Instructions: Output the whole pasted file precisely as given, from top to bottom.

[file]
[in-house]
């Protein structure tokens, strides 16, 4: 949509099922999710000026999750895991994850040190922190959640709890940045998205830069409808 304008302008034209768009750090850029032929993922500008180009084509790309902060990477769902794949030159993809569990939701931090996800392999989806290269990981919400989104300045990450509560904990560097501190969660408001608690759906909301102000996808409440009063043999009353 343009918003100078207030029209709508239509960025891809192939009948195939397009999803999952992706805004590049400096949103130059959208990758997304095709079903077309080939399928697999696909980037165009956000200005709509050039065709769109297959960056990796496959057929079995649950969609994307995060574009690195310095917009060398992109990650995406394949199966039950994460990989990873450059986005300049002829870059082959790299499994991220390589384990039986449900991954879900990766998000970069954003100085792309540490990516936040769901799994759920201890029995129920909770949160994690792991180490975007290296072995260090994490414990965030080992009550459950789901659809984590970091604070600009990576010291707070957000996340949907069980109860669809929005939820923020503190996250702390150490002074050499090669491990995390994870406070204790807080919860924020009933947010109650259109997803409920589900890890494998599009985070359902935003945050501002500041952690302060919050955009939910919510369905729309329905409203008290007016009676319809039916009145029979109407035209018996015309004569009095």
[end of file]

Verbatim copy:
[in-house]
């Protein structure tokens, strides 16, 4: 949509099922999710000026999750895991994850040190922190959640709890940045998205830069409808 304008302008034209768009750090850029032929993922500008180009084509790309902060990477769902794949030159993809569990939701931090996800392999989806290269990981919400989104300045990450509560904990560097501190969660408001608690759906909301102000996808409440009063043999009353 343009918003100078207030029209709508239509960025891809192939009948195939397009999803999952992706805004590049400096949103130059959208990758997304095709079903077309080939399928697999696909980037165009956000200005709509050039065709769109297959960056990796496959057929079995649950969609994307995060574009690195310095917009060398992109990650995406394949199966039950994460990989990873450059986005300049002829870059082959790299499994991220390589384990039986449900991954879900990766998000970069954003100085792309540490990516936040769901799994759920201890029995129920909770949160994690792991180490975007290296072995260090994490414990965030080992009550459950789901659809984590970091604070600009990576010291707070957000996340949907069980109860669809929005939820923020503190996250702390150490002074050499090669491990995390994870406070204790807080919860924020009933947010109650259109997803409920589900890890494998599009985070359902935003945050501002500041952690302060919050955009939910919510369905729309329905409203008290007016009676319809039916009145029979109407035209018996015309004569009095």